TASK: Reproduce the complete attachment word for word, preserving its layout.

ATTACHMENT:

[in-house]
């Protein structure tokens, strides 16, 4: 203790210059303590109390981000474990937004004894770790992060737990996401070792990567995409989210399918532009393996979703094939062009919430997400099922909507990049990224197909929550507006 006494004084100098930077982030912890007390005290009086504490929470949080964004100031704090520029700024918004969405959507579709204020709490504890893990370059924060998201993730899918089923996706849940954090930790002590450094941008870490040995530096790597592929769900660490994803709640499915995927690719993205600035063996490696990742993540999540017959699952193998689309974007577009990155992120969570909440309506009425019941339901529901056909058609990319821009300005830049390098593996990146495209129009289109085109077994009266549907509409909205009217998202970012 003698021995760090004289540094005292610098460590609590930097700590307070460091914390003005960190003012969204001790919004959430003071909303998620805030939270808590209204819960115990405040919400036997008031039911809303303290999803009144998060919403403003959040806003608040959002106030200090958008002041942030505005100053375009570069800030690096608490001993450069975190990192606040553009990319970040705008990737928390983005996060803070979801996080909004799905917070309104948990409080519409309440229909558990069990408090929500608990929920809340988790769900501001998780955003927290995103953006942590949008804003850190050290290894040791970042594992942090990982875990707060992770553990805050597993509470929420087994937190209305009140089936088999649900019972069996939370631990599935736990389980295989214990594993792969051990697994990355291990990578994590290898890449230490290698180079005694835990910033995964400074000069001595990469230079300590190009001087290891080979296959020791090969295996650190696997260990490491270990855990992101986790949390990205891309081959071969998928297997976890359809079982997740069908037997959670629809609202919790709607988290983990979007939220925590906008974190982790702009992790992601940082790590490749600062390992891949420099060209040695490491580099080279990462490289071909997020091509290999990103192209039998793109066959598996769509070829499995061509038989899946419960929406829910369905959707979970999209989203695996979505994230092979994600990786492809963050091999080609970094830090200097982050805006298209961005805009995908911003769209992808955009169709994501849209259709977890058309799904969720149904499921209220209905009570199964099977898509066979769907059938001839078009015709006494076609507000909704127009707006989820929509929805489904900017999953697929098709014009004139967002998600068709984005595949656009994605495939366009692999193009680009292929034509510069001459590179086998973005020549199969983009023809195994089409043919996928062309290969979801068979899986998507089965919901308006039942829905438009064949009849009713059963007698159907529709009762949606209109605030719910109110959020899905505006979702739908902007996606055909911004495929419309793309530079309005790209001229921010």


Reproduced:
[in-house]
């Protein structure tokens, strides 16, 4: 203790210059303590109390981000474990937004004894770790992060737990996401070792990567995409989210399918532009393996979703094939062009919430997400099922909507990049990224197909929550507006 006494004084100098930077982030912890007390005290009086504490929470949080964004100031704090520029700024918004969405959507579709204020709490504890893990370059924060998201993730899918089923996706849940954090930790002590450094941008870490040995530096790597592929769900660490994803709640499915995927690719993205600035063996490696990742993540999540017959699952193998689309974007577009990155992120969570909440309506009425019941339901529901056909058609990319821009300005830049390098593996990146495209129009289109085109077994009266549907509409909205009217998202970012 003698021995760090004289540094005292610098460590609590930097700590307070460091914390003005960190003012969204001790919004959430003071909303998620805030939270808590209204819960115990405040919400036997008031039911809303303290999803009144998060919403403003959040806003608040959002106030200090958008002041942030505005100053375009570069800030690096608490001993450069975190990192606040553009990319970040705008990737928390983005996060803070979801996080909004799905917070309104948990409080519409309440229909558990069990408090929500608990929920809340988790769900501001998780955003927290995103953006942590949008804003850190050290290894040791970042594992942090990982875990707060992770553990805050597993509470929420087994937190209305009140089936088999649900019972069996939370631990599935736990389980295989214990594993792969051990697994990355291990990578994590290898890449230490290698180079005694835990910033995964400074000069001595990469230079300590190009001087290891080979296959020791090969295996650190696997260990490491270990855990992101986790949390990205891309081959071969998928297997976890359809079982997740069908037997959670629809609202919790709607988290983990979007939220925590906008974190982790702009992790992601940082790590490749600062390992891949420099060209040695490491580099080279990462490289071909997020091509290999990103192209039998793109066959598996769509070829499995061509038989899946419960929406829910369905959707979970999209989203695996979505994230092979994600990786492809963050091999080609970094830090200097982050805006298209961005805009995908911003769209992808955009169709994501849209259709977890058309799904969720149904499921209220209905009570199964099977898509066979769907059938001839078009015709006494076609507000909704127009707006989820929509929805489904900017999953697929098709014009004139967002998600068709984005595949656009994605495939366009692999193009680009292929034509510069001459590179086998973005020549199969983009023809195994089409043919996928062309290969979801068979899986998507089965919901308006039942829905438009064949009849009713059963007698159907529709009762949606209109605030719910109110959020899905505006979702739908902007996606055909911004495929419309793309530079309005790209001229921010």